System.out.println(addition.add(1, 2));
        
        //will call add(int integer1, float float1)
        System.out.println(addition.add(1, 2.3F));
     
        //will call add(int integer1, int integer2, int integer3)
        System.out.println(addition.add(1, 2, 3));
        
        //will call add(float float1, int integer1)
        System.out.println(addition.add(1.5f, 2));
    }
}

If we run the above code, we’ll get the following output:

3
3.3
6
3.5

Now, as we can see, we have called add() with different combinations of parameters, and each time the JVM automatically calls the required method. This is how we can do method overloading.

Also if we are using an IDE and do “ctrl+click” on any of add() methods in the main() function, we’ll see that it takes us to the function it is going to call while execution. This shows that before running our code, JVM already knows which method to execute for a call. This is why it is also called compile-time polymorphism.

What is Method Overriding?

Method overriding is simply redefining a function of a superclass in the subclass with the same method signature. The same signature means the methods must have the same name, the same number of parameters, and the same type of parameters in the same sequence. It is used to change the behavior of existing methods, to provide fine-grained implementations in subclasses for methods defined in a superclass.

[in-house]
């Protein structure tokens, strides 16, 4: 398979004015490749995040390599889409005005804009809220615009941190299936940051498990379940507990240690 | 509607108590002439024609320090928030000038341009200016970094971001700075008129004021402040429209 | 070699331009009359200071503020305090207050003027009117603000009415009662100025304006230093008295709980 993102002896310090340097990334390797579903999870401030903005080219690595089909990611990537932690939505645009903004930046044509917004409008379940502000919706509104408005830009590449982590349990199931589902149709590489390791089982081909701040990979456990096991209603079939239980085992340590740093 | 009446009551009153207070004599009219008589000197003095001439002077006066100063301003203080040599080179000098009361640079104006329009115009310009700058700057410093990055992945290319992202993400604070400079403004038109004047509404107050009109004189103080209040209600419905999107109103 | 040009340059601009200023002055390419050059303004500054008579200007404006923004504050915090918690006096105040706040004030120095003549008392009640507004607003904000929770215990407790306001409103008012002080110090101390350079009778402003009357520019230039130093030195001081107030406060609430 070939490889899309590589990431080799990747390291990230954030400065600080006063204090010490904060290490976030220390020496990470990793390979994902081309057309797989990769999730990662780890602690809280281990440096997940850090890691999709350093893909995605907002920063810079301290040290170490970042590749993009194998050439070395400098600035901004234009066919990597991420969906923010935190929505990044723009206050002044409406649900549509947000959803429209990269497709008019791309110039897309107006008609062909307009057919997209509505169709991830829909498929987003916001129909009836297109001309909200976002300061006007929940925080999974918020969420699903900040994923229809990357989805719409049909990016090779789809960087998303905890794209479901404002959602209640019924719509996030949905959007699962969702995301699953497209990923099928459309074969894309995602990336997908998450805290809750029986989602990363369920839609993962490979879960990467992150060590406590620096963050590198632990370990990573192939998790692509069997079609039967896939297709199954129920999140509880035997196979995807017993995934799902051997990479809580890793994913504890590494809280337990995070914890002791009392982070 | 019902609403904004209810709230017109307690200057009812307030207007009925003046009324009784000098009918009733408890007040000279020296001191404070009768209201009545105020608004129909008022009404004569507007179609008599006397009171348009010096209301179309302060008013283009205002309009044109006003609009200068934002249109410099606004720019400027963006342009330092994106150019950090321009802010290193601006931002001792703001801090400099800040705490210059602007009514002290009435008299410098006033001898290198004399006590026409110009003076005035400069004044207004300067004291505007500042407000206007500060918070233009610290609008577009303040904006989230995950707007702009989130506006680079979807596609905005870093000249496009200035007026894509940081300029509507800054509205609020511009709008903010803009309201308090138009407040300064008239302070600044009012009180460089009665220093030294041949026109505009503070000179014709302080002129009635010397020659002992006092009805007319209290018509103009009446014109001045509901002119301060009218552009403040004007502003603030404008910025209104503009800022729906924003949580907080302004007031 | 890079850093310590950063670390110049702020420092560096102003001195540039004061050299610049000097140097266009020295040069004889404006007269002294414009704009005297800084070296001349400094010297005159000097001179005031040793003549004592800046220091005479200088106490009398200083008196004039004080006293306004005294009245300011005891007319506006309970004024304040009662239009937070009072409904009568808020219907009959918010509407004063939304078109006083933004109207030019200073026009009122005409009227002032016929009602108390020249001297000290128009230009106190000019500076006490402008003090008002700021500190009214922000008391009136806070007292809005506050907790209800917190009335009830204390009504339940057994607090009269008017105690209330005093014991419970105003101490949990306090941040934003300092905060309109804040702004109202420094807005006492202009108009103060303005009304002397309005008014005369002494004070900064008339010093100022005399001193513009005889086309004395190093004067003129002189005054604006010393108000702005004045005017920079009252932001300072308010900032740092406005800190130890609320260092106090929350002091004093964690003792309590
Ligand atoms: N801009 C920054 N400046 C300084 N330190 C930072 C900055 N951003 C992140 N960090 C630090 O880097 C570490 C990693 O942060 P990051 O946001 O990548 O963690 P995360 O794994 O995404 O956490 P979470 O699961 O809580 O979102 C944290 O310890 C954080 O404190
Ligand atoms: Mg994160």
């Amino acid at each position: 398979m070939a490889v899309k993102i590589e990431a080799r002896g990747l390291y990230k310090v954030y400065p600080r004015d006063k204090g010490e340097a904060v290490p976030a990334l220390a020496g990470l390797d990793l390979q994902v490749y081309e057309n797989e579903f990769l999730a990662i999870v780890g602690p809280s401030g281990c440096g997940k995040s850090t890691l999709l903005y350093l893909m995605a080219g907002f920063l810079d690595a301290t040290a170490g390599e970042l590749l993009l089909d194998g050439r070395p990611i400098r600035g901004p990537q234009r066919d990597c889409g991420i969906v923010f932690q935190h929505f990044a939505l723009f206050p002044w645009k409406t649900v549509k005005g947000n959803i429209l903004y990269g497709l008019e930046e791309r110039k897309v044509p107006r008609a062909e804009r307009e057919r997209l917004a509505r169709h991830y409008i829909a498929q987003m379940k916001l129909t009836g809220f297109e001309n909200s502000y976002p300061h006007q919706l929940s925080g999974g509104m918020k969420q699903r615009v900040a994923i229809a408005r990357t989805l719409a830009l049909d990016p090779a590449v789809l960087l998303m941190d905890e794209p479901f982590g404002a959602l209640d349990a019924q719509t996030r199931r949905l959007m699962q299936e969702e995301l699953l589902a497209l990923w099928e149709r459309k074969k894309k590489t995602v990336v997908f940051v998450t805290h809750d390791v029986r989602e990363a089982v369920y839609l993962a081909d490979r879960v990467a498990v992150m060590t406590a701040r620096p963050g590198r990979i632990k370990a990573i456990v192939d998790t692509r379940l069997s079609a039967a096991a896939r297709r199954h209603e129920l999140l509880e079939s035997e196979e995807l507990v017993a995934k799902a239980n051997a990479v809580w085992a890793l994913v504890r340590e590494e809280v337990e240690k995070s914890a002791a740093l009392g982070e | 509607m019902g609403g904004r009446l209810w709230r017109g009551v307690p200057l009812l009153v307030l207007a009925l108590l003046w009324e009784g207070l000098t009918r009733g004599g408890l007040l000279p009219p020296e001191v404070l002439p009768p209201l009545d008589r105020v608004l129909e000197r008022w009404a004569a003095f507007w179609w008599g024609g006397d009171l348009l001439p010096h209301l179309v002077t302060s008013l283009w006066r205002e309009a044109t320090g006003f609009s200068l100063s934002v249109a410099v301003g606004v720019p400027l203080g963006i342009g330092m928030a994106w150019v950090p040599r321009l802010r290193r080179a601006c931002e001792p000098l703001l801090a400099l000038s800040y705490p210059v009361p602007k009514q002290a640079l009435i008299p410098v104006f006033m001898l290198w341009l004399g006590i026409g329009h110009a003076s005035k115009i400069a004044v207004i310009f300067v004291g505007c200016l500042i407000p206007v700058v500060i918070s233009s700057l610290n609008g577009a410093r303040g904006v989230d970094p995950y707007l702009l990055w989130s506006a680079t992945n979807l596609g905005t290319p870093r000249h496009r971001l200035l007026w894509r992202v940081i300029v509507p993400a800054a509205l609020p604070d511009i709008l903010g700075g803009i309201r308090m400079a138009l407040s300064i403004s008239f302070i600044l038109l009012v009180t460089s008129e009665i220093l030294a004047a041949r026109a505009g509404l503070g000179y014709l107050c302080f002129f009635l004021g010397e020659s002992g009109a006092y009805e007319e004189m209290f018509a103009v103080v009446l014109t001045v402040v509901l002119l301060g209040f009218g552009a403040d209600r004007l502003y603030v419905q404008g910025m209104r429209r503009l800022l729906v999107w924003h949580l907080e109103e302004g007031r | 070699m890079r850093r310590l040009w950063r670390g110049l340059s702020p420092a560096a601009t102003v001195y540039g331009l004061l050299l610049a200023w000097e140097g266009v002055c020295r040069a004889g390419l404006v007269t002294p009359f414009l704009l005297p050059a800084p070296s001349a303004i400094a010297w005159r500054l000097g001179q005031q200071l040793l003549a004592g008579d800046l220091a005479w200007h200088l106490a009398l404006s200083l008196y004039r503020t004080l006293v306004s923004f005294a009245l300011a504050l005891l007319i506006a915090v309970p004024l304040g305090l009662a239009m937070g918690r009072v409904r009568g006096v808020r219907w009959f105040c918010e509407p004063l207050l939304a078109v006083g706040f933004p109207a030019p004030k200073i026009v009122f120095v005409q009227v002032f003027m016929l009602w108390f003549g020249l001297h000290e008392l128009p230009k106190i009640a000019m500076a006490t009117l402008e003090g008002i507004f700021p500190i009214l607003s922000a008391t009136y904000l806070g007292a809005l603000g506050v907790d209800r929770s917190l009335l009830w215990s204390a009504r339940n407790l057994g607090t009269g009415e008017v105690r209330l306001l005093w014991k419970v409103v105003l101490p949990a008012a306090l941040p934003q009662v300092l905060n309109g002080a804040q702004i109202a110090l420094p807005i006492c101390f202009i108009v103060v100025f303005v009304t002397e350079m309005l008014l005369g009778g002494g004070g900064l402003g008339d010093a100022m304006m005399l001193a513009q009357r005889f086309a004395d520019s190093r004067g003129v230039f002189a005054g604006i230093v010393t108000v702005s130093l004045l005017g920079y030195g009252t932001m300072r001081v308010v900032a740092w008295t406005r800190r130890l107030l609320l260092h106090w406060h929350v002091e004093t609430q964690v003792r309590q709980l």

Rules of Method Overriding

The following rules must be obeyed while method overriding:

  • Method overriding can only be implemented when two classes have an ‘is-a’ relationship of inheritance between them.
  • The return type of the overridden method must be the same or covariant of the return type of the superclass method. For example, in the following code snippet, we can see that the return type of overriding method countIntegers() is Integer which is a subtype of the return type of overridden method countNumbers() that is Number.
class NumbersBucket {
   ...
   public Number countNumbers() {
       ....
   }
}
class IntegersBucket extends NumbersBucket {
    ...
    @Override
    public Integer countIntegers() {
        ....
    }
}

  • It can’t have a more restrictive access modifier. For example, if the parent’s method is protected, then the child’s overridden method cannot be private.